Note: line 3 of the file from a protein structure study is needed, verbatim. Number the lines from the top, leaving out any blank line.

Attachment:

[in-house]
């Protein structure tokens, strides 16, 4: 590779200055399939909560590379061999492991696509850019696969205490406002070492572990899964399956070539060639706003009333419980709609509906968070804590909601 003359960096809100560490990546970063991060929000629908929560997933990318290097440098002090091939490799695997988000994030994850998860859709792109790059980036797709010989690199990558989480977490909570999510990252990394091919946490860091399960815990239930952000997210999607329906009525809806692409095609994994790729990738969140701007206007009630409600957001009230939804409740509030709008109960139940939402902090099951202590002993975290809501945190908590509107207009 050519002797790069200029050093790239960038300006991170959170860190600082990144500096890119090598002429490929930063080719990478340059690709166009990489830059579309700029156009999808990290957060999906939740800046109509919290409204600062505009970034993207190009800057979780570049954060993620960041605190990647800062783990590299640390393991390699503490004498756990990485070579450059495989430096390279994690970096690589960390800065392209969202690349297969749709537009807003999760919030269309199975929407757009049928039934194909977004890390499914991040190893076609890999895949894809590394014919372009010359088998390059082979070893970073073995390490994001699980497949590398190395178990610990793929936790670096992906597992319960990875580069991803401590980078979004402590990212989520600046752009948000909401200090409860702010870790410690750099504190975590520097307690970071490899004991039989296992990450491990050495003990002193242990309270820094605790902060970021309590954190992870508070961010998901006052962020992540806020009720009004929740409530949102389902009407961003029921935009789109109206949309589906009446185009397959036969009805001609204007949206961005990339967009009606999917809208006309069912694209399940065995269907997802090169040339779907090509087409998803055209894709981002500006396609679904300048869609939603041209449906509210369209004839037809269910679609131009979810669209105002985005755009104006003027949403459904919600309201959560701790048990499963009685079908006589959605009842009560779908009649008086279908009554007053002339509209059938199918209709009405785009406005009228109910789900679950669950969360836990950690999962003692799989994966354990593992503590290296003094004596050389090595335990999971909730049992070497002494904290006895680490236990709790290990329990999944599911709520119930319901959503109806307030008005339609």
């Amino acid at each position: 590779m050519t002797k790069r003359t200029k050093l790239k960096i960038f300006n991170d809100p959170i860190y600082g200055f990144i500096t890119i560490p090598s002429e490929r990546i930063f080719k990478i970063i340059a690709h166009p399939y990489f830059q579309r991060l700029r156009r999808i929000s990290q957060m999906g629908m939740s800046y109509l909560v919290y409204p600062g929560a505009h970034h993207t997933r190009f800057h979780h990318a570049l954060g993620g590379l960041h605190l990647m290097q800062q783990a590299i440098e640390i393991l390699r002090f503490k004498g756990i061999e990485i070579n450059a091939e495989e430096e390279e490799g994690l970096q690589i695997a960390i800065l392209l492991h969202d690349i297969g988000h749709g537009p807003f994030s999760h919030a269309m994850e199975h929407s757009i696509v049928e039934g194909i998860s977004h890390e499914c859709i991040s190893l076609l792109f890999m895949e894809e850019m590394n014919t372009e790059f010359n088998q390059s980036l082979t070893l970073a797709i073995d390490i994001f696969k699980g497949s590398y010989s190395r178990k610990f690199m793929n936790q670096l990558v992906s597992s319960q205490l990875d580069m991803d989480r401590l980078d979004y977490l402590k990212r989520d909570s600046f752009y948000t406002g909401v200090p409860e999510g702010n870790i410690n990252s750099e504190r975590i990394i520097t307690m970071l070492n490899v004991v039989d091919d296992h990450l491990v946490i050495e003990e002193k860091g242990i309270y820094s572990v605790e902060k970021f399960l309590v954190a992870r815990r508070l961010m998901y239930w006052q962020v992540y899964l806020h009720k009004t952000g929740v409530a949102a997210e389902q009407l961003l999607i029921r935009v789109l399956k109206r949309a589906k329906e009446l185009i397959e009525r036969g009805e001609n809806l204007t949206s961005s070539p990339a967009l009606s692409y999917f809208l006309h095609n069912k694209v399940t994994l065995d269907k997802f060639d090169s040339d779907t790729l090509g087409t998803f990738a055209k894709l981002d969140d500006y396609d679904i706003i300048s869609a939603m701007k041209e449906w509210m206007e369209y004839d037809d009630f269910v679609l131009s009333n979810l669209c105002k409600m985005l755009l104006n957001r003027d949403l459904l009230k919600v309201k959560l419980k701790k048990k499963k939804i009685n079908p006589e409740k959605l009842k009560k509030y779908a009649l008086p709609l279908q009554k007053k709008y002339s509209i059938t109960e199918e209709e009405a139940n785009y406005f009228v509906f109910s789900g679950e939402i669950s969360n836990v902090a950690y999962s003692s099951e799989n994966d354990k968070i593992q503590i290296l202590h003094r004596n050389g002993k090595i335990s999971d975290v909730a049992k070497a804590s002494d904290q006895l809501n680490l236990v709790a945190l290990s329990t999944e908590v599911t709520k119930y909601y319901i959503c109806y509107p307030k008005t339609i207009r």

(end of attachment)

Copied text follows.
């Amino acid at each position: 590779m050519t002797k790069r003359t200029k050093l790239k960096i960038f300006n991170d809100p959170i860190y600082g200055f990144i500096t890119i560490p090598s002429e490929r990546i930063f080719k990478i970063i340059a690709h166009p399939y990489f830059q579309r991060l700029r156009r999808i929000s990290q957060m999906g629908m939740s800046y109509l909560v919290y409204p600062g929560a505009h970034h993207t997933r190009f800057h979780h990318a570049l954060g993620g590379l960041h605190l990647m290097q800062q783990a590299i440098e640390i393991l390699r002090f503490k004498g756990i061999e990485i070579n450059a091939e495989e430096e390279e490799g994690l970096q690589i695997a960390i800065l392209l492991h969202d690349i297969g988000h749709g537009p807003f994030s999760h919030a269309m994850e199975h929407s757009i696509v049928e039934g194909i998860s977004h890390e499914c859709i991040s190893l076609l792109f890999m895949e894809e850019m590394n014919t372009e790059f010359n088998q390059s980036l082979t070893l970073a797709i073995d390490i994001f696969k699980g497949s590398y010989s190395r178990k610990f690199m793929n936790q670096l990558v992906s597992s319960q205490l990875d580069m991803d989480r401590l980078d979004y977490l402590k990212r989520d909570s600046f752009y948000t406002g909401v200090p409860e999510g702010n870790i410690n990252s750099e504190r975590i990394i520097t307690m970071l070492n490899v004991v039989d091919d296992h990450l491990v946490i050495e003990e002193k860091g242990i309270y820094s572990v605790e902060k970021f399960l309590v954190a992870r815990r508070l961010m998901y239930w006052q962020v992540y899964l806020h009720k009004t952000g929740v409530a949102a997210e389902q009407l961003l999607i029921r935009v789109l399956k109206r949309a589906k329906e009446l185009i397959e009525r036969g009805e001609n809806l204007t949206s961005s070539p990339a967009l009606s692409y999917f809208l006309h095609n069912k694209v399940t994994l065995d269907k997802f060639d090169s040339d779907t790729l090509g087409t998803f990738a055209k894709l981002d969140d500006y396609d679904i706003i300048s869609a939603m701007k041209e449906w509210m206007e369209y004839d037809d009630f269910v679609l131009s009333n979810l669209c105002k409600m985005l755009l104006n957001r003027d949403l459904l009230k919600v309201k959560l419980k701790k048990k499963k939804i009685n079908p006589e409740k959605l009842k009560k509030y779908a009649l008086p709609l279908q009554k007053k709008y002339s509209i059938t109960e199918e209709e009405a139940n785009y406005f009228v509906f109910s789900g679950e939402i669950s969360n836990v902090a950690y999962s003692s099951e799989n994966d354990k968070i593992q503590i290296l202590h003094r004596n050389g002993k090595i335990s999971d975290v909730a049992k070497a804590s002494d904290q006895l809501n680490l236990v709790a945190l290990s329990t999944e908590v599911t709520k119930y909601y319901i959503c109806y509107p307030k008005t339609i207009r």